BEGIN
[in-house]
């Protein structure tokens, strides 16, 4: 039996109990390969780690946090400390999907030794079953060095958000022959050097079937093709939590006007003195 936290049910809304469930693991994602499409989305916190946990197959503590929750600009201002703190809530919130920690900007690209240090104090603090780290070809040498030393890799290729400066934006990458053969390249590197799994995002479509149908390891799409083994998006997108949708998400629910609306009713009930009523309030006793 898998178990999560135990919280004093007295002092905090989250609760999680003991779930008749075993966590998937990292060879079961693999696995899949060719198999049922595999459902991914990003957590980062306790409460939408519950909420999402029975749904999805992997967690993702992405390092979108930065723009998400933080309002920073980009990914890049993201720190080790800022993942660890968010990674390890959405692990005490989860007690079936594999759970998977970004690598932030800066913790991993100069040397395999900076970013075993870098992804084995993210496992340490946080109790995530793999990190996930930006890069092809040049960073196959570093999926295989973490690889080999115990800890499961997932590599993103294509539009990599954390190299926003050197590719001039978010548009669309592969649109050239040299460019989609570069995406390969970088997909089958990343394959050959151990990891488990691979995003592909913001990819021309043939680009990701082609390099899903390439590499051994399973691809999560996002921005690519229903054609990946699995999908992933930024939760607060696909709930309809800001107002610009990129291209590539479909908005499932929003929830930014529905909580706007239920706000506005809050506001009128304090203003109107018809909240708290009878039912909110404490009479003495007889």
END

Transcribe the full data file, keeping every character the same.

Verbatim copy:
[in-house]
């Protein structure tokens, strides 16, 4: 039996109990390969780690946090400390999907030794079953060095958000022959050097079937093709939590006007003195 936290049910809304469930693991994602499409989305916190946990197959503590929750600009201002703190809530919130920690900007690209240090104090603090780290070809040498030393890799290729400066934006990458053969390249590197799994995002479509149908390891799409083994998006997108949708998400629910609306009713009930009523309030006793 898998178990999560135990919280004093007295002092905090989250609760999680003991779930008749075993966590998937990292060879079961693999696995899949060719198999049922595999459902991914990003957590980062306790409460939408519950909420999402029975749904999805992997967690993702992405390092979108930065723009998400933080309002920073980009990914890049993201720190080790800022993942660890968010990674390890959405692990005490989860007690079936594999759970998977970004690598932030800066913790991993100069040397395999900076970013075993870098992804084995993210496992340490946080109790995530793999990190996930930006890069092809040049960073196959570093999926295989973490690889080999115990800890499961997932590599993103294509539009990599954390190299926003050197590719001039978010548009669309592969649109050239040299460019989609570069995406390969970088997909089958990343394959050959151990990891488990691979995003592909913001990819021309043939680009990701082609390099899903390439590499051994399973691809999560996002921005690519229903054609990946699995999908992933930024939760607060696909709930309809800001107002610009990129291209590539479909908005499932929003929830930014529905909580706007239920706000506005809050506001009128304090203003109107018809909240708290009878039912909110404490009479003495007889």